Recent Young Adult Blog Posts
At this summer’s General Assembly, UUCSJ is excited to offer our third annual stipended leadership opportunity to alumni of our programs and related justice and leadership initiatives to support their engagement in social justice education, action, and outreach at GA....
History is Never Undone
History, despite its wrenching pain,
Cannot be unlived, but if faced
With courage, need not be lived again.
– Maya Angelou, On the Pulse of Morning
One of the heaviest elements that comprise our identity is that of race. Race, as a social construct – not a biological one – was developed and maintained in ways that give privilege to those who identify as white, at the expense of people of color.
Whatever our individual racial and cultural backgrounds, Americans are shaped by a nation that was birthed not only from the lofty ideals of our Declaration of Independence, but also on the genocide of indigenous populations, the kidnapping and enslavement of Africans, and the dispossession of Mexicans. Many argue the US thrives off the continued oppression of people of color through practices within its financial system, health care, education, immigration, and politics, among many, many others.
Despite these serious challenges, countless individuals and groups have fought to confront and dismantle the unjust institutions and systems that exist in the US, and there is no question that progress has been made, especially in the past 60 years. But as the current Movement for Black Lives has highlighted, and as reflected in American society today, there is still a great distance still to go.
The legacies of American history live on all around us, as history is never “undone”; but we can draw inspiration and determination from those who struggled before us, as well as those who continue today to devote their lives to a vision of beloved community, undoing the systems and institutions of bias one at a time. We hope you will see some of this inspiring work within your internship placements.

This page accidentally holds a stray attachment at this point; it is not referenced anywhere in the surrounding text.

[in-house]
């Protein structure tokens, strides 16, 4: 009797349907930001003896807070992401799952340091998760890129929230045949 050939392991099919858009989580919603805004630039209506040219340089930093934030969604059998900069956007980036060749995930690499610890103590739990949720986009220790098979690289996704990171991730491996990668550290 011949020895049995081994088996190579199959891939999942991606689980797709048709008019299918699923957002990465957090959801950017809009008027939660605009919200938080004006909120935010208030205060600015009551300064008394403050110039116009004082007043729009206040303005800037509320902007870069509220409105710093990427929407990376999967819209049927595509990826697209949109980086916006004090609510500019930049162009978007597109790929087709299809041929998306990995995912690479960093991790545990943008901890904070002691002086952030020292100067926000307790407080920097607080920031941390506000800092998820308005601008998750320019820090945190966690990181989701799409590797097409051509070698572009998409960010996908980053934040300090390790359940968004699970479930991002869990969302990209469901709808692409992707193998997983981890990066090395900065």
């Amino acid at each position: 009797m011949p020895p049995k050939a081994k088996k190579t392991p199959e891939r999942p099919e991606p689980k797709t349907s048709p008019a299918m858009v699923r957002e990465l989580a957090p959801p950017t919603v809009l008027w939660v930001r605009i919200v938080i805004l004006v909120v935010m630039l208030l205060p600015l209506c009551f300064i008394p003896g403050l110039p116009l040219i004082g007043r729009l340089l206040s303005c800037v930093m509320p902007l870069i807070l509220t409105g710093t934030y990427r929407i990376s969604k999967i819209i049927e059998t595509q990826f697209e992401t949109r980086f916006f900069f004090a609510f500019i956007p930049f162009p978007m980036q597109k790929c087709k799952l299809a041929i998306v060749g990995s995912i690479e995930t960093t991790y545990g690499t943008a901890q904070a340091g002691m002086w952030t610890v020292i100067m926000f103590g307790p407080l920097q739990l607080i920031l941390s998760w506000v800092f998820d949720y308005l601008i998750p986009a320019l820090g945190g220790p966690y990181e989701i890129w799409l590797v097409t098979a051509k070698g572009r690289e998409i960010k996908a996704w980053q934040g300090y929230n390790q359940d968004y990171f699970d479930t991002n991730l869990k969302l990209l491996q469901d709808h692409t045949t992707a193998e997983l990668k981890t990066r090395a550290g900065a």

“Beloved community is formed not by the eradication of difference, but by its affirmation, by each of us claiming the identities and cultural legacies that shape who we are and how we live in the world.” – bell hooks
We each engage from our particular starting points and perspectives, but regardless of how we identify, we can continue to deepen our understanding and analysis, as well as the courage and creativity we bring to the long struggle to dismantle racism. To that end, this unit is designed to give you different perspectives and resources.
READ: Colorlines & "I, Racist"
In Building a New Racial Justice Movement (Colorlines, August 2013), by Rinku Sen, the author outlines the need to call out racism as it exists in society, warns against the dangers of colorblindness in a movement centered on race, and highlights the importance of fighting for justice over civil rights.
I, Racist, by John Metta is a personal piece on why the author (a black man) struggles to speak to white people about race.
WATCH: Conversations and "White Privilege"
- A Conversation With Asians on Race (New York Times), 7:29
- White Privilege (note: trigger warning), 3:46
Additional Videos, if you have time – I promise they’re worth it!
- A Conversation With Latinos on Race
- A Conversation With Black Women on Race
- A Conversation With White People on Race
- A Conversation About Growing Up Black
REFLECT & SHARE
- What, if anything, struck or moved you from the readings and videos above?
- How does the work of the organization with which you are interning relate to the continued struggle for racial justice? Are there manifestations of racism that the organization seeks to address and/or dynamics of white privilege that get in the way?
You’re welcome to share your thoughts on Facebook in a way that is most appropriate for you (essay, music, poetry, visual art, etc), but I also invite you to practice a different way of expressing yourself – through the six-word story:
Describe, using six words, what came to mind as you reviewed the materials in this reflection. The words don’t have to make up a sentence; they can be six independent words.
Check out how The Movement for Black Lives tackles racial justice.
Just as we as individuals cannot separate our identities, you’ll notice within the Movement for Black Lives and others (like Cosecha), that many campaigns and organizations are multi-faceted, focusing not only on race, but also income inequality, citizenship, and gender, among many others.
If you identify as white, here are some resources to helping you think through how you can be involved in anti-racist organizing:
- How White People Can Support the Movement for Black Lives
- Protocol and Principles for White People Working to Support the Black Liberation Movement
- Tools for White Anti-Racist Organizing
There are so many good books written on racial justice, but here are a few which can get you started:
Revolutionary Musings, by Barbara Ransby